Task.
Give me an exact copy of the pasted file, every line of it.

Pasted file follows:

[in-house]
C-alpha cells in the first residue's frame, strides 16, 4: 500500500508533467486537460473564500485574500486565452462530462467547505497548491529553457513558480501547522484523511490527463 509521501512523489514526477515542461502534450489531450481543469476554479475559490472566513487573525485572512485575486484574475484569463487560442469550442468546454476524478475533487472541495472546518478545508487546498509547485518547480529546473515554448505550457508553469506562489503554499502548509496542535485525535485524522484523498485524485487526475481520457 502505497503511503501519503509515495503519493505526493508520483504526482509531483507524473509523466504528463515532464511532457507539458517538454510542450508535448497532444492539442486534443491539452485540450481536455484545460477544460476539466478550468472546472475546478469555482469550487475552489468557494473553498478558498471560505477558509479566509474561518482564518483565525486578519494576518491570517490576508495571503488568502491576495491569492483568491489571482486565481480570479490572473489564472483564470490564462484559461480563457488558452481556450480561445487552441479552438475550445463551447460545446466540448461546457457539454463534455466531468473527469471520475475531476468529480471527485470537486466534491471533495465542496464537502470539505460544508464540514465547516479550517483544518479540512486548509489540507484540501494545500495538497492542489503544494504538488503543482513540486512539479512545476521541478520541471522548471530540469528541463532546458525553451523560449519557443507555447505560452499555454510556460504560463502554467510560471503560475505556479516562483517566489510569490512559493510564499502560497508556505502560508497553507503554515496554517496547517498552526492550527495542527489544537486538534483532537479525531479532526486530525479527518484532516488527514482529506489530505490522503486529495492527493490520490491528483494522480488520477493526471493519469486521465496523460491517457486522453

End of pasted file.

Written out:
[in-house]
C-alpha cells in the first residue's frame, strides 16, 4: 500500500508533467486537460473564500485574500486565452462530462467547505497548491529553457513558480501547522484523511490527463 509521501512523489514526477515542461502534450489531450481543469476554479475559490472566513487573525485572512485575486484574475484569463487560442469550442468546454476524478475533487472541495472546518478545508487546498509547485518547480529546473515554448505550457508553469506562489503554499502548509496542535485525535485524522484523498485524485487526475481520457 502505497503511503501519503509515495503519493505526493508520483504526482509531483507524473509523466504528463515532464511532457507539458517538454510542450508535448497532444492539442486534443491539452485540450481536455484545460477544460476539466478550468472546472475546478469555482469550487475552489468557494473553498478558498471560505477558509479566509474561518482564518483565525486578519494576518491570517490576508495571503488568502491576495491569492483568491489571482486565481480570479490572473489564472483564470490564462484559461480563457488558452481556450480561445487552441479552438475550445463551447460545446466540448461546457457539454463534455466531468473527469471520475475531476468529480471527485470537486466534491471533495465542496464537502470539505460544508464540514465547516479550517483544518479540512486548509489540507484540501494545500495538497492542489503544494504538488503543482513540486512539479512545476521541478520541471522548471530540469528541463532546458525553451523560449519557443507555447505560452499555454510556460504560463502554467510560471503560475505556479516562483517566489510569490512559493510564499502560497508556505502560508497553507503554515496554517496547517498552526492550527495542527489544537486538534483532537479525531479532526486530525479527518484532516488527514482529506489530505490522503486529495492527493490520490491528483494522480488520477493526471493519469486521465496523460491517457486522453